BMW 328i. That’s the car I own. It’s a 1996 BMW 328i, E36 generation. The name of my car tells you everything you need to know about what it is. The first number is a ‘3’, telling you that it’s a 3 Series BMW. The next two numbers are the important ones, though. The ’28’ at the end tells you that it has a 2.8 liter engine, which it does. Before 1996, the biggest engine non-M3 E36 was the 2.5 liter variant of the same engine. That car wore a ‘325i’ badge.
BMW did this for almost every single car in its range for decades. The last two digits in the three-digit model name represented the size of the engine and there was just something so cool about that. Like a badge of honor, the name told you what it packed under the hood. It’s something BMW hasn’t done consistently for many years now and that makes many old-school Bimmer fans very sad.
Admittedly, there are some current BMW names that line up to their engine displacement, but it seems more like coincidence nowadays. The BMW 320i, for example, uses a 2.0 liter engine, but so does the 328i. In fact, they’re the very same engine and the 328i was the car that came out first. So it just seems like the naming lined up nicely, rather than BMW specifically naming the 320i after its displacement.
Currently, the BMW 3 Series range, across the globe, consists of cars like the 318i, 328i and 340i. In order, those cars use a 1.5 liter three-cylinder engine, a 2.0 liter four-cylinder engine and a 3.0 liter six-cylinder engine. None of them match up. BMW recently just switched the 4 Series naming system as well, so no there’s the 430i and the 440i, replacing the old 428i and 435i. It’s just getting more and more absurd all the time and it’s happening with every BMW model. The previous model’s didn’t wear badges that represented their engines and the new engines haven’t changed sizes, so why change the already nonsensical names?
And then there’s the oxymoron that is the 4 Series Gran Coupe. It’s a four-door version of a two-door version of a four-door car…The Germans are usually a pragmatic people, what the hell is going on in Bavaria? Are they sniffing glue (do kids still sniff glue these days)?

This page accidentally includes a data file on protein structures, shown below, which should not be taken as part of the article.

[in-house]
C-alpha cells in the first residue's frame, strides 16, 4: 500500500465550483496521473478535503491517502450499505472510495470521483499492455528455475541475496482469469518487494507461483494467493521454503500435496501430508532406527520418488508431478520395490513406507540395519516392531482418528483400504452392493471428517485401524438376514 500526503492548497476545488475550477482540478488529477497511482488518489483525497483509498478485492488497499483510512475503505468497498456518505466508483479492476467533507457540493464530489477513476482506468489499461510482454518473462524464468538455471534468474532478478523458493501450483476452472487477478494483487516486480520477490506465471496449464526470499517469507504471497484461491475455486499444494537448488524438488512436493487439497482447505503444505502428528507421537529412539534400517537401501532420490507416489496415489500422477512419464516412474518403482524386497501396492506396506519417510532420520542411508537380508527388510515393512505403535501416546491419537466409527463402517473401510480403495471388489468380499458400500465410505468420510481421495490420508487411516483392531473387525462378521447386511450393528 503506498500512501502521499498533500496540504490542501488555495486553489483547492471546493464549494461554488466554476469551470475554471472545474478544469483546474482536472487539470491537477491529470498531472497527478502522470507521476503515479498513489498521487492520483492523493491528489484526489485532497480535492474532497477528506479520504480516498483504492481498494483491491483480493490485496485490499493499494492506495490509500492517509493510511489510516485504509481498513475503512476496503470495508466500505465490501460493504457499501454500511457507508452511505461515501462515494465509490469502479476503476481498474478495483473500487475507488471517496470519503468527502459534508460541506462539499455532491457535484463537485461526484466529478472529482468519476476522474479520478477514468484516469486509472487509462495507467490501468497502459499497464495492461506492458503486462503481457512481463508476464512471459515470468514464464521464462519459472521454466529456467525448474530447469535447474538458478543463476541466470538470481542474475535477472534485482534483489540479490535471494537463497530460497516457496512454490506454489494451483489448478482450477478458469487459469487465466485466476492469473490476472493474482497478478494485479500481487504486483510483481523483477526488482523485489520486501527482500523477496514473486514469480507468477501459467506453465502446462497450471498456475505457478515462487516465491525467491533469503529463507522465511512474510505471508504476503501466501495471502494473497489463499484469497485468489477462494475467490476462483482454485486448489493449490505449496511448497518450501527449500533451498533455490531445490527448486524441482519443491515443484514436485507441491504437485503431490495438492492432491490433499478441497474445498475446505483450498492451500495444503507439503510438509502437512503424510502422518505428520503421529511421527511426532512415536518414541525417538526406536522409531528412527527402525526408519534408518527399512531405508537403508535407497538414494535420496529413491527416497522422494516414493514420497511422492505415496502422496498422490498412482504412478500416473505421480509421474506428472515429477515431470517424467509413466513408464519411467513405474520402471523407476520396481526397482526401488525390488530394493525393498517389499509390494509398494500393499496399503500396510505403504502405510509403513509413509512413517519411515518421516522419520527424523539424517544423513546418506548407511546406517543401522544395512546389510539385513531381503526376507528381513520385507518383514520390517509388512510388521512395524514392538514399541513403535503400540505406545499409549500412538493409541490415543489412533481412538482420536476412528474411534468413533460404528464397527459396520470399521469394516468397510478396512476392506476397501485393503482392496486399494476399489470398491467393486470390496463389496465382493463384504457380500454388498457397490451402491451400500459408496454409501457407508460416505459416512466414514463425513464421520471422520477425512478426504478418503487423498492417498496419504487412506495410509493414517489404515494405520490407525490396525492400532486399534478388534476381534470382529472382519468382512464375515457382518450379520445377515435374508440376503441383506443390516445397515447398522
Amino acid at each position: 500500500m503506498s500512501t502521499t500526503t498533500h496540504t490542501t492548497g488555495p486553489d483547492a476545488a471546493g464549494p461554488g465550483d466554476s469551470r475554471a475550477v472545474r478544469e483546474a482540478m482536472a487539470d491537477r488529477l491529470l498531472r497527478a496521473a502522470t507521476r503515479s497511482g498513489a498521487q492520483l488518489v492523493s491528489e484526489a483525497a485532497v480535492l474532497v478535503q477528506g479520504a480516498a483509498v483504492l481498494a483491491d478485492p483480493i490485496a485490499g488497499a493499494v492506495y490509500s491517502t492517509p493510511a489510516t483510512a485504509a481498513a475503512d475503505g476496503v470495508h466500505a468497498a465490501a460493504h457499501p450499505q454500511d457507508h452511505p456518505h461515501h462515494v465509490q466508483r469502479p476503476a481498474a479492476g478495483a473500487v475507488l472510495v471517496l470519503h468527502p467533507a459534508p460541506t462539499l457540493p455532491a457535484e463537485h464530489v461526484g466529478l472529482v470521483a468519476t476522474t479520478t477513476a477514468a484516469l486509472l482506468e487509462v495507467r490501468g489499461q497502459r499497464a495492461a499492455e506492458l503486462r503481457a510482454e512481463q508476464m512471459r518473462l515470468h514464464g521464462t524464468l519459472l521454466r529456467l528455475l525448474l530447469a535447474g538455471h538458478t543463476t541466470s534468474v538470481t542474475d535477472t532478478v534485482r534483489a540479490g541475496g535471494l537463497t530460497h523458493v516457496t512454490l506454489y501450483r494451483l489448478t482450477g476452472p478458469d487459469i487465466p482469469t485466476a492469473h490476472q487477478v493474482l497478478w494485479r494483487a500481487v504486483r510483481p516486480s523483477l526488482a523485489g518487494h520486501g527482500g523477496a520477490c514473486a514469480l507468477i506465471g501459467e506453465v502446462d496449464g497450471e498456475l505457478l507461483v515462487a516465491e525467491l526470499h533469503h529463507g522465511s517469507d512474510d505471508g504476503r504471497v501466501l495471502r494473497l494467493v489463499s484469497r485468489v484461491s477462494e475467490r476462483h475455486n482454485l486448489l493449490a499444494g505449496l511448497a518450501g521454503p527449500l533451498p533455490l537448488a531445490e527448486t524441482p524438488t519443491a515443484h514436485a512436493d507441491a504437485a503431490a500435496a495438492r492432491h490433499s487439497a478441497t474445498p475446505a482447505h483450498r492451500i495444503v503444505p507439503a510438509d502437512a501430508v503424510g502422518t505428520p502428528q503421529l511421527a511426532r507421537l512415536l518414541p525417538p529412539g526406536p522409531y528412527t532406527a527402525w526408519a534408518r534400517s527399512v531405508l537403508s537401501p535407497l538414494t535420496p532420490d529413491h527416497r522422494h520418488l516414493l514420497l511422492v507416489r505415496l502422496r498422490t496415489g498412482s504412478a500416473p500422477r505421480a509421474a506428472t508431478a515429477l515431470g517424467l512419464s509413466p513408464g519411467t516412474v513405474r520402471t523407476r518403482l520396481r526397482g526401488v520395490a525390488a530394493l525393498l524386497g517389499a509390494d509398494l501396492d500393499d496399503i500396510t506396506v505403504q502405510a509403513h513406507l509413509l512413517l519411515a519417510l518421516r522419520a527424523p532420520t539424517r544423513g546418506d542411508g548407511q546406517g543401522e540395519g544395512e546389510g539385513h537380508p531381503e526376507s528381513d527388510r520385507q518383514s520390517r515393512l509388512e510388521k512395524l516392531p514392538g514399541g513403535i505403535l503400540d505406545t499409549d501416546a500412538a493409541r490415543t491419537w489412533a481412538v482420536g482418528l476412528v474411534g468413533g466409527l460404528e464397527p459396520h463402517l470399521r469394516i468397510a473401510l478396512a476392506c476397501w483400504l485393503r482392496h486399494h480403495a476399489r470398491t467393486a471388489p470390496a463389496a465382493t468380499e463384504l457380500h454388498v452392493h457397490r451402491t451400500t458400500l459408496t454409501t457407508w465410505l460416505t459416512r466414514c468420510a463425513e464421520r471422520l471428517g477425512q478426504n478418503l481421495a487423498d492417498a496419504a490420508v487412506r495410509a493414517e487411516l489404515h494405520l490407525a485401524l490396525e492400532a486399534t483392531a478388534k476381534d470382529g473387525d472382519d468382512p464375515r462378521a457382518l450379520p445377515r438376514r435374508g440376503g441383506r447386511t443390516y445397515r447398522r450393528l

I know I’m not the only one frustrated by this and admittedly, it’s not that big of a deal, but memorizing all of the names and numbers for seemingly no reason is silly. And so far, there’s been given no real reason for the madness. Maybe BMW just wants cars to have higher numbered nameplates so as to make them seem more expensive, powerful or enticing. Maybe BMW just wants the names to sound better (440i does roll off the tongue nicer than 435i). But if that’s the case, why not just call them the 420i and 430i, being that that would denote their engine size while also sounding great?
It’s likely to do with the fact that many different cars use the same engine, if I’m honest. The whole 320i/328i thing. How could BMW name them two different names while still matching name to engine? Well, the Bavarian brand did once have a solution for such a problem. Cars like the BMW 325es and 528e had the same sized engines as their 325i and 528i counterparts, but were less powerful.
Maybe this rant is overblown nonsense and maybe it’s not worth worrying about. The cars are still great cars with great engines, even if the numeric name doesn’t match the engine size. In fact, I actually like the new “40i” names better than the old “35i” names. But it still doesn’t make sense and there’s a part of me that is deeply bothered by it. Hopefully, one day BMW starts using the corresponding numeric naming regularly again. So, BMW, if you could bring your naming scheme back to the ’90s, that would be great…Rant over.